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Confirmation of the benefit of aspirin plus dipyidamole versus aspirin alone for secondary stroke prevention

Susan C. Fagan, Pharm.D., BCPS, FCCP
August, 2006

Study: The ESPRIT Study Group. Aspirin plus dipyidamole versus aspirin alone after cerebral ischaemia of arterial origin (ESPRIT): randomized controlled trial. Lancet. 2006 May 20;367(9523):1665-73.

Antiplatelet therapy is recommended for all patients with a history of noncardioembolic ischemic stroke and TIA to reduce the risk of recurrence (1,2). One of three regimens are recommended as first line and they include: aspirin 50 – 325 mg daily, clopidogrel 75 mg daily or extended release dipyridamole 200 mg + aspirin 25 mg twice daily (1,2). Although the combination of aspirin and dipyridamole is generally thought to be superior to the other choices in two sets of published guidelines (1,2), it is mostly based on extrapolation and evidence from one large clinical trial (ESPS-2) until now (3).

In the ESPRIT trial, approximately 2800 TIA patients were randomized to receive either aspirin alone (n=1376) or the combination (n=1363) within 6 months of either a TIA or minor ischemic stroke and were followed for a mean of 3.5 years. It was an open label study. The primary outcome measure was a composite of vascular death, stroke, MI or major bleeding and the incidence was reduced significantly by the combination (16% vs. 13%), confirming the results of the ESPS-2 study. There was a trend towards a significant reduction in recurrent ischemic stroke, but this was not quite significant. Also, as in the ESPS-2 study, a high number of patients (34%) discontinued the combination treatment (compared to 13% in the aspirin alone group) and the most common reason (26%) was headache. Interestingly, the incidence of major bleeding events was lower in the combination group (n=35) than in the aspirin alone group (n=53) and it could not be explained by differences in aspirin doses.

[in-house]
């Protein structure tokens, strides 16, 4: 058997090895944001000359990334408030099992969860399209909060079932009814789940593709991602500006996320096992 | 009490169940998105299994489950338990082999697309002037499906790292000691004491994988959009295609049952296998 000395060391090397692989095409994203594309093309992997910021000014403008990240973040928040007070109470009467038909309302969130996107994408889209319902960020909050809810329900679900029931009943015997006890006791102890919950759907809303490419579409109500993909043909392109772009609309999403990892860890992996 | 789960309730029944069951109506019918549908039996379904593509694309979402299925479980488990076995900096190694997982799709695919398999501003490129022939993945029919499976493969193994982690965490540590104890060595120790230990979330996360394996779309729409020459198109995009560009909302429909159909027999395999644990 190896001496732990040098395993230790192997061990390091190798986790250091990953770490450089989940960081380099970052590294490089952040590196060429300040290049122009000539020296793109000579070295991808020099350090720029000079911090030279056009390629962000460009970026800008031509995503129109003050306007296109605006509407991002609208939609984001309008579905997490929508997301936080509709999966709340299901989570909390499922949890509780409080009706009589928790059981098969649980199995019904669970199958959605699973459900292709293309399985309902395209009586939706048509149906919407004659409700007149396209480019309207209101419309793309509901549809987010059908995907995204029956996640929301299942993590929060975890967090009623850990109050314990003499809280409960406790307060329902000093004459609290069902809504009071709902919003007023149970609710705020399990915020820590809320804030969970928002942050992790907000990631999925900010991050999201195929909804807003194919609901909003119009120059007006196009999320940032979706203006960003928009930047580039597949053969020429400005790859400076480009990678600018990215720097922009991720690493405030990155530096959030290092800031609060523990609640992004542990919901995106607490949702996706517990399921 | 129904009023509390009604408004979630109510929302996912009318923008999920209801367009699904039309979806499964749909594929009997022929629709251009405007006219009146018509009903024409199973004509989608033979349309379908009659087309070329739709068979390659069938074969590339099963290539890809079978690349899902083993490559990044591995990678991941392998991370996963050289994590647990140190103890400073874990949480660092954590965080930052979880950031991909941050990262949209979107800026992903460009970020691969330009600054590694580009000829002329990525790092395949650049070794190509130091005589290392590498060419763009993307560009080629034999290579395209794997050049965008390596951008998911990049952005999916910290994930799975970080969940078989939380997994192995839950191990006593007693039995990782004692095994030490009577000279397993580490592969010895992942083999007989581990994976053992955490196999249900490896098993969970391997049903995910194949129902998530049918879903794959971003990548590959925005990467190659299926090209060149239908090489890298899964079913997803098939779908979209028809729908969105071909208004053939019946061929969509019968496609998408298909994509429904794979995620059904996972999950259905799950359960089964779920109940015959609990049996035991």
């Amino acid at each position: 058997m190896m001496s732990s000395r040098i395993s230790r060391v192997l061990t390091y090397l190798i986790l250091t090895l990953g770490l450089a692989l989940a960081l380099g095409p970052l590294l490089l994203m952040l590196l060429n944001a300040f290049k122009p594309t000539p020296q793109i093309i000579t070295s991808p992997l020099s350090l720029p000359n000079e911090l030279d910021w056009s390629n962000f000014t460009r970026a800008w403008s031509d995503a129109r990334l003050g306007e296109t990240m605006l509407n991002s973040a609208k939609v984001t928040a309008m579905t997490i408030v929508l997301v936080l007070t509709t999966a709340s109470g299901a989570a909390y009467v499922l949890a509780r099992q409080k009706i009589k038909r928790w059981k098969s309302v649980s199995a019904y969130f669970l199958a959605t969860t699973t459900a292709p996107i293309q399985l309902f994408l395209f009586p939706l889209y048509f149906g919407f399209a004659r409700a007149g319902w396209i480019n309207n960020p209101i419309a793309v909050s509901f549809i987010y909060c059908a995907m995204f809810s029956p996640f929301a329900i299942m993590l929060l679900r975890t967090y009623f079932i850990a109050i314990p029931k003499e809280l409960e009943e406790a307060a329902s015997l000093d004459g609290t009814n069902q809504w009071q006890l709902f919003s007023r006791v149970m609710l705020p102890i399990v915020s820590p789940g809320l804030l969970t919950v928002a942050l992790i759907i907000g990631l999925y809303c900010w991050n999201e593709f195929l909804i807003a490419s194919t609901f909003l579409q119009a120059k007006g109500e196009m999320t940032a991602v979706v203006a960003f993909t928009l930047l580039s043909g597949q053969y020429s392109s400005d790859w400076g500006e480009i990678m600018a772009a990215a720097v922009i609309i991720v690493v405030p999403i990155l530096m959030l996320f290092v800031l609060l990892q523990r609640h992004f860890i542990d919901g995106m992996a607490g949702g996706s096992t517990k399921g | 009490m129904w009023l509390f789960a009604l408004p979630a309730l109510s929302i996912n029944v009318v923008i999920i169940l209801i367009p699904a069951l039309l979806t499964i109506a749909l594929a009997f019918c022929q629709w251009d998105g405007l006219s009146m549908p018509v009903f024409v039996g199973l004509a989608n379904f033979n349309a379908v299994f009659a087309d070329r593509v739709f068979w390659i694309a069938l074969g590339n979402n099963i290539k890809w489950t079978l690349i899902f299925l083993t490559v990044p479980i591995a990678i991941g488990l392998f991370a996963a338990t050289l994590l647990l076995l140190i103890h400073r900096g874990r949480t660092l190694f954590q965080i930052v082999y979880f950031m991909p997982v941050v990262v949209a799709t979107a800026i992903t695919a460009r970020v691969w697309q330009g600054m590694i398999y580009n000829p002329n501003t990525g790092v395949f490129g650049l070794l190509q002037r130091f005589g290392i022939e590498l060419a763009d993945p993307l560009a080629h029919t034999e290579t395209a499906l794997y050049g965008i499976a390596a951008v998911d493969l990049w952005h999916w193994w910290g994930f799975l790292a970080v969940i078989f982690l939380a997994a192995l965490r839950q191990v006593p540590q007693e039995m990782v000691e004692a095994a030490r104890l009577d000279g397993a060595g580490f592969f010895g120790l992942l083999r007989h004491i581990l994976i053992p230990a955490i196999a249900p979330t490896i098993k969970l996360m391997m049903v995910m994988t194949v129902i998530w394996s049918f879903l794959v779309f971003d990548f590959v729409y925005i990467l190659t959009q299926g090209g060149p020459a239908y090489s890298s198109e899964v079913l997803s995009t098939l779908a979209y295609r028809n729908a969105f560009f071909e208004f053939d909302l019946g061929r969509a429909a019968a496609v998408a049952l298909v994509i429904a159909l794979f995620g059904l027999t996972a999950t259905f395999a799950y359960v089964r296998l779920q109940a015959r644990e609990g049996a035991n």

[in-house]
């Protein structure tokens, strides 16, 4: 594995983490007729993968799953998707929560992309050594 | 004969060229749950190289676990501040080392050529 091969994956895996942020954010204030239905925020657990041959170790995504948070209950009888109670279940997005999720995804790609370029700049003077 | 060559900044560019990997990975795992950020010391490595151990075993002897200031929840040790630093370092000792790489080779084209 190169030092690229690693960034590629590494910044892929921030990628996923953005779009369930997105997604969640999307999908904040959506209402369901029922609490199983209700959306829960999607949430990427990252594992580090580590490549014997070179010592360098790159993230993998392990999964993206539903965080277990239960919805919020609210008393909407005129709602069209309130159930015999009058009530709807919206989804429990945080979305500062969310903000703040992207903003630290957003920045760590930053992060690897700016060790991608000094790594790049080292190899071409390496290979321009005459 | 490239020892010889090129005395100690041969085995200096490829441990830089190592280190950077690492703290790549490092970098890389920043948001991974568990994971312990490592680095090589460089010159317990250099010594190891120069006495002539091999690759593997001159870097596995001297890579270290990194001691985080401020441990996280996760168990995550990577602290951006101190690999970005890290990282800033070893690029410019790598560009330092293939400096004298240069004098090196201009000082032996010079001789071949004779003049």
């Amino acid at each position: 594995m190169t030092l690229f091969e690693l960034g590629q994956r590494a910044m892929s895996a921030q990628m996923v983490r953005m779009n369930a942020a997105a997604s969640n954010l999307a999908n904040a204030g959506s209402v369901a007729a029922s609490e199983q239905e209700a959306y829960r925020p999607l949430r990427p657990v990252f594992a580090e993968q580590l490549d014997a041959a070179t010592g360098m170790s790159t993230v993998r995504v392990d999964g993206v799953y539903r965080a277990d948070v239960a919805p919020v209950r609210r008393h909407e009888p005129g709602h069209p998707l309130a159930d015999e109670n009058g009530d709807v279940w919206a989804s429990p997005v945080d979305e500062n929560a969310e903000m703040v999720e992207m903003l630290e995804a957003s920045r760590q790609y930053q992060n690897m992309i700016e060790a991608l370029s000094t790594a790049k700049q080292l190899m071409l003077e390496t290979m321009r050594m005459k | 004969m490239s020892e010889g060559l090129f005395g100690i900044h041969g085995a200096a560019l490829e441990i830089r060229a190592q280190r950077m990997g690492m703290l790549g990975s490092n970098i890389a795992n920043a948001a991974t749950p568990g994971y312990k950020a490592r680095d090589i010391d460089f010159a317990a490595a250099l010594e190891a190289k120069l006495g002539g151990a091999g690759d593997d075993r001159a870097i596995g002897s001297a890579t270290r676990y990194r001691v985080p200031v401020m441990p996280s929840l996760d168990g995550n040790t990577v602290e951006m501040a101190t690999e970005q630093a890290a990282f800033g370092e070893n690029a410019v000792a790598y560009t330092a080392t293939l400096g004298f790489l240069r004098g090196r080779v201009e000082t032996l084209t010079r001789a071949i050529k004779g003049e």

Although the ESPRIT study is mainly confirmatory of that previously known about the aspirin/ dipyridamole combination for stroke prevention, we have learned some new information that may be important. In ESPRIT, the combination used did not include a fixed dose of aspirin and, in fact, only 8% actually used 50 mg daily as in ESPS-2. Most patients were on between 40 and 100 mg daily, however, but the dose of aspirin did not seem to determine outcome. Since the 200 mg of extended-release dipyidamole (83% of patients in ESPRIT were on this better tolerated and available form) is only available as the combination product in the United States, it is still prudent to use the combination rather than prescribing the two agents separately.

References

  1. Sacco RL, Adams R, Albers G, Alberts MJ, Benevente O, Furie K, Goldstein LB, Gorelick P, Halperin J, Harbaugh R, Johnson SC, Katzan I, Kelly-Hayes M, Kenton EJ, Marks M, Schwamm LH, Tomsick T. Guidelines for prevention of stroke in patients with ischemic stroke or transient ischemic attack: A statement for health care professionals from the American Heart Association/ American Stroke Association Council on Stroke: Co-sponsored by the Council of Cardiovascular Radiology and intervention: The American Academy affirms the value of this guideline. Stroke. 2006 Feb;37(2):577-617.

  2. Albers GW, Amarenco P, Easton JD, Sacco RL, Teal P. Antithrombotic and thrombolytic therapy for ischemic stroke. The Seventh ACCP Conference on Antithrombotic and Thrombolytic Therapy. Chest. 2004 Sep;126(3 Suppl):483S-512S.

  3. Diener HC, Cunha I, Forbes C, Sivenius J, Smets P, Lowenthal A. European Stroke Prevention Study 2: dipyridamole and acetylsalicylic acid in the secondary prevention of stroke. J Neurol Sci. 1996 Nov;143(1-2):1-13.
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Saturday, April 29, 2017